The band is a two-tone stainless steel one, easily adjusted at home with a simple tool kit that you can buy at E-Bay for a few bucks. I've read some remarks on the web regarding loose pins, dropping from the band. I've never (until now) had this problem. The band remains solid. On either side of the case, both band links have a diving helmet engraved in relief. The symbol is similar to the one found on the blue dial and also in the crown. Although I'd much prefer a "cleaner" look, I don't find these engravings conspicuous enough to be un-elegant.
Contrary to the higher-end Invictas (namely their "Reserve" collection), the Grand Diver doesn't look  to be equipped with a Flame-Fusion crystal. It's probably a conventional mineral crystal (it's a flat crystal, not a dome one) with the practical loupe (or magnifier) above the date window.
The heart of this timepiece is a reliable Seiko NH35A twenty-four jewels automatic movement (however I read in the web that previous batches were coming with the Miyota 8215 movement, from Citizen). A skeleton see-through case back allows us to see the interesting mechanism at work.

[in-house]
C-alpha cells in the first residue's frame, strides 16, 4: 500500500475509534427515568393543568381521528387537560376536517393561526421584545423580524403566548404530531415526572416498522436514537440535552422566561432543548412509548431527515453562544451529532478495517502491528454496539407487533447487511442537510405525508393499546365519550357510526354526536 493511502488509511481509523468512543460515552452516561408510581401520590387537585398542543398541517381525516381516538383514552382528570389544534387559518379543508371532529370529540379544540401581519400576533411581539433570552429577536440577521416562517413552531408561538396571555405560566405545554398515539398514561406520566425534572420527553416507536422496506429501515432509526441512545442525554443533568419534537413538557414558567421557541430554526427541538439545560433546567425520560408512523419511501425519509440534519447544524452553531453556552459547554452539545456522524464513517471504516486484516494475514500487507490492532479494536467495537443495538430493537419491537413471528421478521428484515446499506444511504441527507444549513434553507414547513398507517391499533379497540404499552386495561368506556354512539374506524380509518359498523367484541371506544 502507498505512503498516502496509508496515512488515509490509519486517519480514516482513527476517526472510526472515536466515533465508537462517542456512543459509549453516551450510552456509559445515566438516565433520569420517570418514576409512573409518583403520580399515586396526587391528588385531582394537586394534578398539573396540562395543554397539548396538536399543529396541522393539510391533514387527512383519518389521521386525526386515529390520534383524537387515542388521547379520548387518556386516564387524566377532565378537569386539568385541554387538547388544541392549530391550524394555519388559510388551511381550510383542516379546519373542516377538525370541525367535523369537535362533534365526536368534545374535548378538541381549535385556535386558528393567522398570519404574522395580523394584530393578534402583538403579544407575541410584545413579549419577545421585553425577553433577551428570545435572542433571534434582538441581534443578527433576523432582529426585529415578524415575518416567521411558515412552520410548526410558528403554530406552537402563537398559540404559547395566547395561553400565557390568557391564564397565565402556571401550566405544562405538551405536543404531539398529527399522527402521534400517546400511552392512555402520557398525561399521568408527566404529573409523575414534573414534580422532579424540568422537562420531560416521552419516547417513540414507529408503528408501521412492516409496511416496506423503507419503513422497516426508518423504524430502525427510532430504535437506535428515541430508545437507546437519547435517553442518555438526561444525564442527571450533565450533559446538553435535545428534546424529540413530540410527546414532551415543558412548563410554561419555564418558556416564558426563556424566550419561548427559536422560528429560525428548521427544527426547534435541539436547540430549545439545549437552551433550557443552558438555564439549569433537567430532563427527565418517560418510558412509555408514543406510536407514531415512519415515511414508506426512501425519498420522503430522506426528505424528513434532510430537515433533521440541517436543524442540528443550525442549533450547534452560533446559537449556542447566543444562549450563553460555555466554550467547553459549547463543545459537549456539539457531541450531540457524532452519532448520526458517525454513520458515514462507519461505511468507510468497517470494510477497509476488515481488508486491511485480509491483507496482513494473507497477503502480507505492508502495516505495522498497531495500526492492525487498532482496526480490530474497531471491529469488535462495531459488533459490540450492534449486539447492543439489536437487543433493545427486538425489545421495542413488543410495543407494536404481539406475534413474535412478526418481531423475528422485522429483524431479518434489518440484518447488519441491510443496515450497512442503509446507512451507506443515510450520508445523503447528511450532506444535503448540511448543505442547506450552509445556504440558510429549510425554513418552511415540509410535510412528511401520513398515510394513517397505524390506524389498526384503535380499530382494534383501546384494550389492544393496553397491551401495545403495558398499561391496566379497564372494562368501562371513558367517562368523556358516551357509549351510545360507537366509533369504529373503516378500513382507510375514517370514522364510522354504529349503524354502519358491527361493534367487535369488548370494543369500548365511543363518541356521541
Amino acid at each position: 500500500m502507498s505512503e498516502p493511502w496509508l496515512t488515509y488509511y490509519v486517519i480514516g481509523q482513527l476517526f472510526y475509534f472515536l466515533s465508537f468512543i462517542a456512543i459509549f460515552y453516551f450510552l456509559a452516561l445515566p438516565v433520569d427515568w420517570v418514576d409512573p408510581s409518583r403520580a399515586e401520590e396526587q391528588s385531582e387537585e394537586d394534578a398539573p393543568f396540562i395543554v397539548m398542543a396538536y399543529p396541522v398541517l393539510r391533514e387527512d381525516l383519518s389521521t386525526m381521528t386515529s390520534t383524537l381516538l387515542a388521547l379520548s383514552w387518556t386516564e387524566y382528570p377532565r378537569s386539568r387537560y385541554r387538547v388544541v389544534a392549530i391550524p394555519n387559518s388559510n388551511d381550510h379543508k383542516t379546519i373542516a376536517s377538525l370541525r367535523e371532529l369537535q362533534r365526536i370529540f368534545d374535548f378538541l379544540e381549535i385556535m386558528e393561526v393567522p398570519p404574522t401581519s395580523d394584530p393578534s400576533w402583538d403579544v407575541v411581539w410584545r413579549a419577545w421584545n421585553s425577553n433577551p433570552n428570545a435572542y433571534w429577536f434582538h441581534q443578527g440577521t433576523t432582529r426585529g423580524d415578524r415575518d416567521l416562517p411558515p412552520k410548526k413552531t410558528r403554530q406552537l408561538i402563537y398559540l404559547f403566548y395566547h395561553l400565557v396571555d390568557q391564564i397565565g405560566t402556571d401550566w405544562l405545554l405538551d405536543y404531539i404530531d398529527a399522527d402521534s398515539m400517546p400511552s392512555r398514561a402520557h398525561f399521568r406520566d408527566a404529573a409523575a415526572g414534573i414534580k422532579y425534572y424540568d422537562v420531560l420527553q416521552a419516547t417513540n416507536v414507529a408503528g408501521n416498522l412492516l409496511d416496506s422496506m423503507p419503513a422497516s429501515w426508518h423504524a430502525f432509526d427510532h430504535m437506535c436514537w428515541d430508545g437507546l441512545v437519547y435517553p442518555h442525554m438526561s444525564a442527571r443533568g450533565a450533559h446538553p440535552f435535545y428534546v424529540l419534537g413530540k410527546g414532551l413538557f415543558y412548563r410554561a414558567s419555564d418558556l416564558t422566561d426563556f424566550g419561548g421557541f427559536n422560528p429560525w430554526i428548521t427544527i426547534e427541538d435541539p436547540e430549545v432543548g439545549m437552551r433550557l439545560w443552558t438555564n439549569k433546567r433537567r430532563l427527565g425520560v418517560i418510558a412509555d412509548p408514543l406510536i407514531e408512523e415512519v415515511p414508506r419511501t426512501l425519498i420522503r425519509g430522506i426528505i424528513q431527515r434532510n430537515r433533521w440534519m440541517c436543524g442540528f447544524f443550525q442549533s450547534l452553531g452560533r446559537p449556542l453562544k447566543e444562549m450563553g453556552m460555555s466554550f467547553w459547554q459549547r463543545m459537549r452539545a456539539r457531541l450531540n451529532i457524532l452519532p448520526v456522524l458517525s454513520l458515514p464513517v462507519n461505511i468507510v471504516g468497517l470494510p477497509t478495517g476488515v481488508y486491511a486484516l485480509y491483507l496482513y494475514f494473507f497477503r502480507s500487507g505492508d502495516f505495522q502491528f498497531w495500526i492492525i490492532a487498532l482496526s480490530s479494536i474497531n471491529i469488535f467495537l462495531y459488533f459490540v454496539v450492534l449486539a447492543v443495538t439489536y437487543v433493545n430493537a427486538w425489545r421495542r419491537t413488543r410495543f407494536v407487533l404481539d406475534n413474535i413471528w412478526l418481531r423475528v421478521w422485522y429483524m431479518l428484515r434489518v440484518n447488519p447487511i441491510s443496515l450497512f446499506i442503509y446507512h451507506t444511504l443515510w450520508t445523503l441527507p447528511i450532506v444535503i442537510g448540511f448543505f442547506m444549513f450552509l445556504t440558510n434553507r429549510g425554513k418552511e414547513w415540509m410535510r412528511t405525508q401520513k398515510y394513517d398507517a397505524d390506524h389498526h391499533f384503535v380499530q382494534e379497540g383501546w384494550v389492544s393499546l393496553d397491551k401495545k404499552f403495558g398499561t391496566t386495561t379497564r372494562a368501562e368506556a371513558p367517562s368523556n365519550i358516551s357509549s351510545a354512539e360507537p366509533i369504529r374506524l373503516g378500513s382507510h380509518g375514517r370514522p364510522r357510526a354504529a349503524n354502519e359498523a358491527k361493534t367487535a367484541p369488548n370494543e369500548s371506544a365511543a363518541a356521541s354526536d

I've set the watch according to Greenwich Mean Time on the past 04 of November, around 2100. At 2400 of 25 of November (507 hours later - or 21.125 days) I checked once again both times. And noticed that the watch was advanced in relation to GMT a small amount of 7 minutes and 51 seconds (7'51''). This gives a time advance for the machine of roughly 22.295 seconds per day in relation to the atomic time. This is well within the margin defined by the movement maker: -25 to +35 seconds per day (23ºC/+or-2ºC). A friend of mine had bigger accuracy problems with an Omega Seamaster, and it was a 4000 Euros watch. He had to send the watch back for calibration and, after the service done, it remained nowhere near as accurate as this cheap Japanese movement. My Invicta Grand Diver is still on factory calibration.
The watch, presented in its box and bought directly from the Amazon.Co.UK. It's, to me, a mystery how can a watch have a retail price of 545 USD and be sold on the web by a mere 125 UK Pounds. It's probably not for us, humble consumers, to understand.
Meanwhile, I'm keeping on enjoying it. It's the most fun piece of time measuring that I've bought so far.